A presentation by Glenn
B. Manishin at Fall
Internet World '96
New York City -- December 13, 1996
The Internet is a revolutionary, global medium that combines elements of telecommunications, computing, broadcasting, publishing, commerce and information services into a new model for communications. At the same time, traditional circuit-switched telecommunications and packet-switched Internet services are steadily converging. Thus, while the Internet in many ways breaks all the modes of regulatory classification, its expansion and growth creates both risks and opportunities in the emerging "war of two worlds" between telecom carriers and Internet providers.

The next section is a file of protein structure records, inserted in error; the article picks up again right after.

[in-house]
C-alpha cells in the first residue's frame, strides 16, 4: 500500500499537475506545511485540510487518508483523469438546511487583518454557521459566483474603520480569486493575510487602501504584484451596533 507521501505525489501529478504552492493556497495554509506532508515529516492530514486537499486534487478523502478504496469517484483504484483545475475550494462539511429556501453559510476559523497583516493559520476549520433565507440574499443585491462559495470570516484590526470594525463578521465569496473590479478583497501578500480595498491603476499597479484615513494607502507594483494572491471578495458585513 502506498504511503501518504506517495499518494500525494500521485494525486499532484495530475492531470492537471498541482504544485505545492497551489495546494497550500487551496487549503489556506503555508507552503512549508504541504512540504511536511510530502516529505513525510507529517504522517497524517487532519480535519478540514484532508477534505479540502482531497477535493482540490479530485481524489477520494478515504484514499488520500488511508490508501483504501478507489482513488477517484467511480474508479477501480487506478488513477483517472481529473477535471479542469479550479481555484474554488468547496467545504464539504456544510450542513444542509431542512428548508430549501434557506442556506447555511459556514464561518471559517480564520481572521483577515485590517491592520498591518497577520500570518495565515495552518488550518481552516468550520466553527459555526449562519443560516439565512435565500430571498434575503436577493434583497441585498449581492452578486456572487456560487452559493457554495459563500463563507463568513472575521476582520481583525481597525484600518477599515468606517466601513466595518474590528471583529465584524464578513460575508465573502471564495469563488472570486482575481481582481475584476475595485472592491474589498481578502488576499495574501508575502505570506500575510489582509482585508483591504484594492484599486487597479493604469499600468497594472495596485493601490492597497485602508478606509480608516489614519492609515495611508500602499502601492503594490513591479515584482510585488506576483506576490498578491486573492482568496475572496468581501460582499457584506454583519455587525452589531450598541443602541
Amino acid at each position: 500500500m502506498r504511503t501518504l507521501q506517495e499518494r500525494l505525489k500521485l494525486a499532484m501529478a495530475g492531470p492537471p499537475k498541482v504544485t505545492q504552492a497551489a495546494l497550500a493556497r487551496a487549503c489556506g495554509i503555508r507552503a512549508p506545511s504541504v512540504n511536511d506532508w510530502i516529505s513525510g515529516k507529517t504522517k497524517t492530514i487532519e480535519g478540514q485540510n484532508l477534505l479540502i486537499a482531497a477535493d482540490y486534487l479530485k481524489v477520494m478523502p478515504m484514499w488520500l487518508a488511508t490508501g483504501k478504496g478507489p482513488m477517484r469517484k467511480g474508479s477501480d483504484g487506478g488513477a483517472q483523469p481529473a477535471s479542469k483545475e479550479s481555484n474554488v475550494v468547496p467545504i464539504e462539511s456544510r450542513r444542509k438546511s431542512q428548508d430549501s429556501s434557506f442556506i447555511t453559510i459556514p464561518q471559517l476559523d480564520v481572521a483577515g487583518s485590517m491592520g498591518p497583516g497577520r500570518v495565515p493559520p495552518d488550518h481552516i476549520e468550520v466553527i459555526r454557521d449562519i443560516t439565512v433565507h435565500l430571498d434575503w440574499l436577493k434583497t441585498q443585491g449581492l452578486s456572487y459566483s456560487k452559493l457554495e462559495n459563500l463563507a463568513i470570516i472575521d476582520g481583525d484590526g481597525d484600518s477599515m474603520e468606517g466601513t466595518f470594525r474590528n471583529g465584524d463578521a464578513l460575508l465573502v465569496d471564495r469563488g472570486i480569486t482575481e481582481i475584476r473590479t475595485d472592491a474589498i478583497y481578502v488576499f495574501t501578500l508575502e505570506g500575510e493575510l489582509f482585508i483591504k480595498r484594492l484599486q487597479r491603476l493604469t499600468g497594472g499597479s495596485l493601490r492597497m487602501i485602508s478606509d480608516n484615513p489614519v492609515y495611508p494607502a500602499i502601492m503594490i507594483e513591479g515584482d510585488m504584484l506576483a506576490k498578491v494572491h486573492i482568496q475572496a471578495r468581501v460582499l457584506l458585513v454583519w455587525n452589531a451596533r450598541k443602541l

This presentation address some of the cutting-edge regulatory issues raised by the convergence of Internet and traditional telecommunications. It highlights four current areas of controversy that, sooner or later, will likely affect every telephone subscriber and Internet user in the United States, and eventually the world. The regulatory treatment of the Internet is both unsettled and complex. It suggests solutions to some of the more difficult regulatory issues facing Congress, the Federal Communications Commission ("FCC") and state public utility commissions ("PUCs") in an age of technological convergence.